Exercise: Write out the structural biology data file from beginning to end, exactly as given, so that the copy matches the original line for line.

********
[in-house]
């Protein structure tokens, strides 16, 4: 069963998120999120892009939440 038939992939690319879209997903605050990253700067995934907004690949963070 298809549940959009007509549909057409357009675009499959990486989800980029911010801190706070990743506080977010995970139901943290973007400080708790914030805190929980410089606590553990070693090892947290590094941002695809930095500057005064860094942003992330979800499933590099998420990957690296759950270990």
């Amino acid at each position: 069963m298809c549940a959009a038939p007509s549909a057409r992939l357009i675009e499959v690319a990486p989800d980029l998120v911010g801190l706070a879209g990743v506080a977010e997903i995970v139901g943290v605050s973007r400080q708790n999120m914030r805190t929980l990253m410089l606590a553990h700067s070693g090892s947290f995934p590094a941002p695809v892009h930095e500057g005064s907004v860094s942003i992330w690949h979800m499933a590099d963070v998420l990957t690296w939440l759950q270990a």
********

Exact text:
[in-house]
């Protein structure tokens, strides 16, 4: 069963998120999120892009939440 038939992939690319879209997903605050990253700067995934907004690949963070 298809549940959009007509549909057409357009675009499959990486989800980029911010801190706070990743506080977010995970139901943290973007400080708790914030805190929980410089606590553990070693090892947290590094941002695809930095500057005064860094942003992330979800499933590099998420990957690296759950270990």
């Amino acid at each position: 069963m298809c549940a959009a038939p007509s549909a057409r992939l357009i675009e499959v690319a990486p989800d980029l998120v911010g801190l706070a879209g990743v506080a977010e997903i995970v139901g943290v605050s973007r400080q708790n999120m914030r805190t929980l990253m410089l606590a553990h700067s070693g090892s947290f995934p590094a941002p695809v892009h930095e500057g005064s907004v860094s942003i992330w690949h979800m499933a590099d963070v998420l990957t690296w939440l759950q270990a």